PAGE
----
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Ethiopian Religious Holydays

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Genna (Ethiopian Christmas)

January 7th

Genna is Ethiopian Christmas, and coincides with other OrthodoxChristmas celebrations around the world. The feast marks the end of the 40-day fasting period of Advent. On Christmas Eve, the faithful participates in church services through the night before celebrating with family and friends on Christmas day. Lalibela is the most popular& famous place to celebrate Genna, as thousands of pilgrims flock to the holy city for this celebration.


Timket (Epiphany)

January 19th

Timket (Epiphany) January 19 The Ethiopian celebration ofTimket (also known as Epiphany), is a symbolic reenactment of the baptism of Jesus in the River Jordan by John the Baptist. For Ethiopian OrthodoxChristians, it serves as a renewal of their baptismal vows.*Timket *is a two-day festival, starting the day before, when the church*tabot* (replica of the Ark of the Covenant) is taken from the church to a nearby location, usually near a body of water. This is representative of Jesus coming to the River Jordan. The*tabot *spends the night in this location while the priests and other faithful hold a vigil through the night. In the morning the water is blessed and is then sprinkled on the gatherers (or they may choose to bathe in the water), renewing their baptismal vows. Long parades then carry the *tabot*back home to the church while the revelers sing and dance. Gondar is a popular place to experience*Timket*, as the Bath of Fasilidas which is once filled with water for timket celebration, provides a stunning backdrop for the festivities.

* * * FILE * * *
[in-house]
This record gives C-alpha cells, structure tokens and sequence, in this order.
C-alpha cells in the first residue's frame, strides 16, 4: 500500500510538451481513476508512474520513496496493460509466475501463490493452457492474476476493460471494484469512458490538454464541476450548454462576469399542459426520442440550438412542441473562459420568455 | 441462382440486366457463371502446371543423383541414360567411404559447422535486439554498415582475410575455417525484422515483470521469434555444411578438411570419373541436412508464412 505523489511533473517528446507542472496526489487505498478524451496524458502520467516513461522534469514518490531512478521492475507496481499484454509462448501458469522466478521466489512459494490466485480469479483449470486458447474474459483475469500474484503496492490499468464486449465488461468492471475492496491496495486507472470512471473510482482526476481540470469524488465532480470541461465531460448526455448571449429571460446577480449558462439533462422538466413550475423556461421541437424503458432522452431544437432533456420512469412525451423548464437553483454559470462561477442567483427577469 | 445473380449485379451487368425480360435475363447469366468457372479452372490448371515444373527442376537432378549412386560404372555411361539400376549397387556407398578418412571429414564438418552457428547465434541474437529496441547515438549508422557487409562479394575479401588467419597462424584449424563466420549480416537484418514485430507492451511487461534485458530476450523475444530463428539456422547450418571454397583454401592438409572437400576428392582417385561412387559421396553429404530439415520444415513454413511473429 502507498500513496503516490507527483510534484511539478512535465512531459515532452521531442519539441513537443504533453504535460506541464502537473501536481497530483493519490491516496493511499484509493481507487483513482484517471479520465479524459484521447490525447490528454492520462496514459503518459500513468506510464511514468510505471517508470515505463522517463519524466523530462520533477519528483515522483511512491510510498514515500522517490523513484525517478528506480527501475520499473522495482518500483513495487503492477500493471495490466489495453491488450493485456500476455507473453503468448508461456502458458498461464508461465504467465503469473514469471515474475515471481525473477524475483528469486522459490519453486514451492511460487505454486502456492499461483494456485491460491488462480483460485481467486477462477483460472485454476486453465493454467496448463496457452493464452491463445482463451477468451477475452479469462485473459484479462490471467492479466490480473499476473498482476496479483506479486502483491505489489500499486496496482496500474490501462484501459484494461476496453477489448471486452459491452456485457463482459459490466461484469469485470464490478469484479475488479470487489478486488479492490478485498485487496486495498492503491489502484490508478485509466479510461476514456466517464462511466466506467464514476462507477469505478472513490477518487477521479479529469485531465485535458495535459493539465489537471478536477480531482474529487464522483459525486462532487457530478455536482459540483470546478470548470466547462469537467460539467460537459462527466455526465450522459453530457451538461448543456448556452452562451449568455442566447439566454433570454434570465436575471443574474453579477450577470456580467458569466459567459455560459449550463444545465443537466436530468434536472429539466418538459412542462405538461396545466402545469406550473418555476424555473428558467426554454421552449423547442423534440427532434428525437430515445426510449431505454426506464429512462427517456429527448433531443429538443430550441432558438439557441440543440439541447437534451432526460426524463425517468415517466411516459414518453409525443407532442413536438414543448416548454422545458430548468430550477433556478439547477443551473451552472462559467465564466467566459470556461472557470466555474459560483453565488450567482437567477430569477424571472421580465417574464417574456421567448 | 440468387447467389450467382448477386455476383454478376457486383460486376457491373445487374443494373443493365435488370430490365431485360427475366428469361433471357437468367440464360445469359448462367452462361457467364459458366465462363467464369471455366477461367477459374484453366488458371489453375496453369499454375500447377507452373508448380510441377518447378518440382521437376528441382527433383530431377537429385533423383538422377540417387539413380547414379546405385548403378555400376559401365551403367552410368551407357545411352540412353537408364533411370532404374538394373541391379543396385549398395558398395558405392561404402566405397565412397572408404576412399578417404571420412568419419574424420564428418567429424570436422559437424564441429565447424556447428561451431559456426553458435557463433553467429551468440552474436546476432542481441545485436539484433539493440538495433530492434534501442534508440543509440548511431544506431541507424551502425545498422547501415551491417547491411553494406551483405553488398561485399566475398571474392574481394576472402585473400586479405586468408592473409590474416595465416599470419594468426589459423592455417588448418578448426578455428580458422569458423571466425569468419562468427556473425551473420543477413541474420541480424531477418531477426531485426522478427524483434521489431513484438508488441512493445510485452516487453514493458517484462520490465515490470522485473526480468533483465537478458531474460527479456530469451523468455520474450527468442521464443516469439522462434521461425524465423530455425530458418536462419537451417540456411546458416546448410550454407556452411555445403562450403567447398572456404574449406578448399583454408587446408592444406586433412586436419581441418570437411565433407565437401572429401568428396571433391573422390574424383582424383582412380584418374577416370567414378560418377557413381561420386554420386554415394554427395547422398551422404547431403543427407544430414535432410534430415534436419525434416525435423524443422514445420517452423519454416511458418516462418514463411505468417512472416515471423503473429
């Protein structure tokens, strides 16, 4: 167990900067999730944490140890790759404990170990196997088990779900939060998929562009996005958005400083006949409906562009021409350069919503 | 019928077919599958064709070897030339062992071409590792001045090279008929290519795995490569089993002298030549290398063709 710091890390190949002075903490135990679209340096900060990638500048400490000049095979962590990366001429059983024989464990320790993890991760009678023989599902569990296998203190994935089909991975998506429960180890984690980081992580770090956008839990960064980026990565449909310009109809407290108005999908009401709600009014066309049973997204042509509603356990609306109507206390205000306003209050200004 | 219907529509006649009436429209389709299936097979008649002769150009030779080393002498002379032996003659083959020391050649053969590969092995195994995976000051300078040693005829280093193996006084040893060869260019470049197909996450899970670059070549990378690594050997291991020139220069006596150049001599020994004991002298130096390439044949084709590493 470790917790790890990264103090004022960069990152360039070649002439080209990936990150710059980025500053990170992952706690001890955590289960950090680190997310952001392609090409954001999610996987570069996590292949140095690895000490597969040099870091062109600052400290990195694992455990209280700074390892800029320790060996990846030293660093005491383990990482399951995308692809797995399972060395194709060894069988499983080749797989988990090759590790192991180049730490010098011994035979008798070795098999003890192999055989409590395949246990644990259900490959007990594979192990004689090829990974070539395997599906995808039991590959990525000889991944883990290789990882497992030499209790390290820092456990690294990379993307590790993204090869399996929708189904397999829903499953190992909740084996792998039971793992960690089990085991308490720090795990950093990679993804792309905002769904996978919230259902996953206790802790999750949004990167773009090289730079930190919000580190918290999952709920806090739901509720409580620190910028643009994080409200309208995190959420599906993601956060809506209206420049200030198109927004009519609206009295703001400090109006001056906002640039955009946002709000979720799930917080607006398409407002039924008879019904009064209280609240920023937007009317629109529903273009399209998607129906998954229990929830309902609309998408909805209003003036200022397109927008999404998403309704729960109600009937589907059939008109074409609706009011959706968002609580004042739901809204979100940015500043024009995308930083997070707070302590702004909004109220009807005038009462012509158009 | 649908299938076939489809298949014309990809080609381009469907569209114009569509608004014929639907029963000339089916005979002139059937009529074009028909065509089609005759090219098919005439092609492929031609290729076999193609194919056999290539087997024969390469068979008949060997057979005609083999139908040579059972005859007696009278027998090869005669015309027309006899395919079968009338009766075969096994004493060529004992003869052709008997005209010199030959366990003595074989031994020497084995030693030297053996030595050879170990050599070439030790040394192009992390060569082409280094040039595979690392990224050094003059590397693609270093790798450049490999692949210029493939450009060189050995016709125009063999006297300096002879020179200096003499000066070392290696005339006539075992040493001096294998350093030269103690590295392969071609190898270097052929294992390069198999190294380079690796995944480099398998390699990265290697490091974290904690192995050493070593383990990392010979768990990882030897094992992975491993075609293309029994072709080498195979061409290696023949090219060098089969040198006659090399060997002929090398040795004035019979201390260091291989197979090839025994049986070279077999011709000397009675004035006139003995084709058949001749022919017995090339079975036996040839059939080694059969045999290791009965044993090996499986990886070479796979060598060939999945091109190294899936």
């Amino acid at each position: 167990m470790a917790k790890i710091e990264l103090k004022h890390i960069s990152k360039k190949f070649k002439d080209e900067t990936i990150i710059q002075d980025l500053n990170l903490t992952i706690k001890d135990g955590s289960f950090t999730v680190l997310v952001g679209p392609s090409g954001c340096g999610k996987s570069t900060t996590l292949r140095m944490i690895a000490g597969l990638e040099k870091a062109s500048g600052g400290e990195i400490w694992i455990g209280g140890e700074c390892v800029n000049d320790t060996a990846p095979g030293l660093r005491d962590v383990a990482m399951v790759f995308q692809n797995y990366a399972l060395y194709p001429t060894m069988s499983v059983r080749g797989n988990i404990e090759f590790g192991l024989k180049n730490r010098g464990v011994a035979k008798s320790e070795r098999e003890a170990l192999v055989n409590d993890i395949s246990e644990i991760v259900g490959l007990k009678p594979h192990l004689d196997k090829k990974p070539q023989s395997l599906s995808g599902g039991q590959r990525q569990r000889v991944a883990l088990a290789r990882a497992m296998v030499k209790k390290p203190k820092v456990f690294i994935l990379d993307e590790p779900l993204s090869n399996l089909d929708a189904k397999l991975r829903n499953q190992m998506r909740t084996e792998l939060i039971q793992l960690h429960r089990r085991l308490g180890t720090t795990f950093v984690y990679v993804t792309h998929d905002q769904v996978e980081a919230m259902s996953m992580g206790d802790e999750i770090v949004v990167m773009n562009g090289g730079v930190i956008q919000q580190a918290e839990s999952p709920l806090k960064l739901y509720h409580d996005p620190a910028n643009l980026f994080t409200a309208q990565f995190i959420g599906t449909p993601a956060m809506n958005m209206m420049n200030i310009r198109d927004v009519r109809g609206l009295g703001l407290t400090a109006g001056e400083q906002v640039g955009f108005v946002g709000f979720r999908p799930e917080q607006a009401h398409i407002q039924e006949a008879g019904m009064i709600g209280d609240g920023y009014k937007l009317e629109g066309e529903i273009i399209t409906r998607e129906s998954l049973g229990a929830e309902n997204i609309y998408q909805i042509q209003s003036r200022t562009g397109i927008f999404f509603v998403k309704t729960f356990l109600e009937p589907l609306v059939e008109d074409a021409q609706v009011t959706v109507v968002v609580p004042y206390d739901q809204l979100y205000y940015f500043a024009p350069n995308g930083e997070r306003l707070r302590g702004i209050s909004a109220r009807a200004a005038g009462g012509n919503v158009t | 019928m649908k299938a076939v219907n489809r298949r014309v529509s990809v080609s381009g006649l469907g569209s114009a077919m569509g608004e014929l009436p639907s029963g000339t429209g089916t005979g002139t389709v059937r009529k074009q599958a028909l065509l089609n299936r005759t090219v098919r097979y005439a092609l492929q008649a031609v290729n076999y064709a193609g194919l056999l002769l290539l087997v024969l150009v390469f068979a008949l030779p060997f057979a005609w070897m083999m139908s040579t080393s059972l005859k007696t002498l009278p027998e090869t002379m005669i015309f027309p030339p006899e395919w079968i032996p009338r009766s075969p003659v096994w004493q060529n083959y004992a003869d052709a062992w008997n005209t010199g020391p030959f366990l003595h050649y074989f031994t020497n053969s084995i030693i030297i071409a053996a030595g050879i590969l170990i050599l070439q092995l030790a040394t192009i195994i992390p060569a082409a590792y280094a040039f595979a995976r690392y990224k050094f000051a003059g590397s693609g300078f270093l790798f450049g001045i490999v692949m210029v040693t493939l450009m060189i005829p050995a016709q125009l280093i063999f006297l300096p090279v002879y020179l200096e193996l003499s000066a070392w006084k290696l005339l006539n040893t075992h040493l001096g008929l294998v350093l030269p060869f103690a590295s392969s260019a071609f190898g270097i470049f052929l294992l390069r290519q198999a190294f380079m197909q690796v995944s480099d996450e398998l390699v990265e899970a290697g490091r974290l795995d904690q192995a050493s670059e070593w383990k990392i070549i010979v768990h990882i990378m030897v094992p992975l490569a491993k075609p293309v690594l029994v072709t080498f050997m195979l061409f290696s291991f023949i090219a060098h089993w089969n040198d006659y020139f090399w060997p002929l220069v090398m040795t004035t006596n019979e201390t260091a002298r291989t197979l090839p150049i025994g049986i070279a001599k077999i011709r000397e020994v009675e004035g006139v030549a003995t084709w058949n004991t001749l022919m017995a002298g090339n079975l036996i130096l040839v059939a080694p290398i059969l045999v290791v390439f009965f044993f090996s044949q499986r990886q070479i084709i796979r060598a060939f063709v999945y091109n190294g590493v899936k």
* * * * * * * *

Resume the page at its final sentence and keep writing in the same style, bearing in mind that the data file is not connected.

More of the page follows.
Fasika (Ethiopian Easter)

55 days after Lent (mid-April)

Fasika is Ethiopian Easter and is celebrated in conjunction with Orthodox Easter celebrations around the world. Fasika is the most important holiday in the Ethiopian Orthodox calendar and follows a long 55-day fast, where no meat or dairy products are consumed. Strict followers generally consume one meal of vegetables and lentils during this time. Church services are attended on the eve before the holiday, where revelers participate in a colorful service lit with candles. The following day, families and friends celebrate Fasika with special feasts that mark the end of the long fast. Doro wat, a spicy chicken stew, is the most traditional food served in all households. Celebrations continue for the following week, with an unofficial “second Fasika” the following weekend. Axum has a colorful procession for Palm Sunday (known as Hosanna), the week before Fasika which is well worth a visit. Like most holidays, the celebration takes place the night before the actually holiday (Saturday night).


Ethiopian New Years

Ethiopian New Years Enkutatash (Ethiopian New Year)

September 11th

New Year not only marks the end of the calendar but the end of the rainy season. Enkutatash is also considered a religious holiday that commemorates John the Baptist. Enkutatash is a day for young boys and girls to sing and dance and exchange New Year greetings.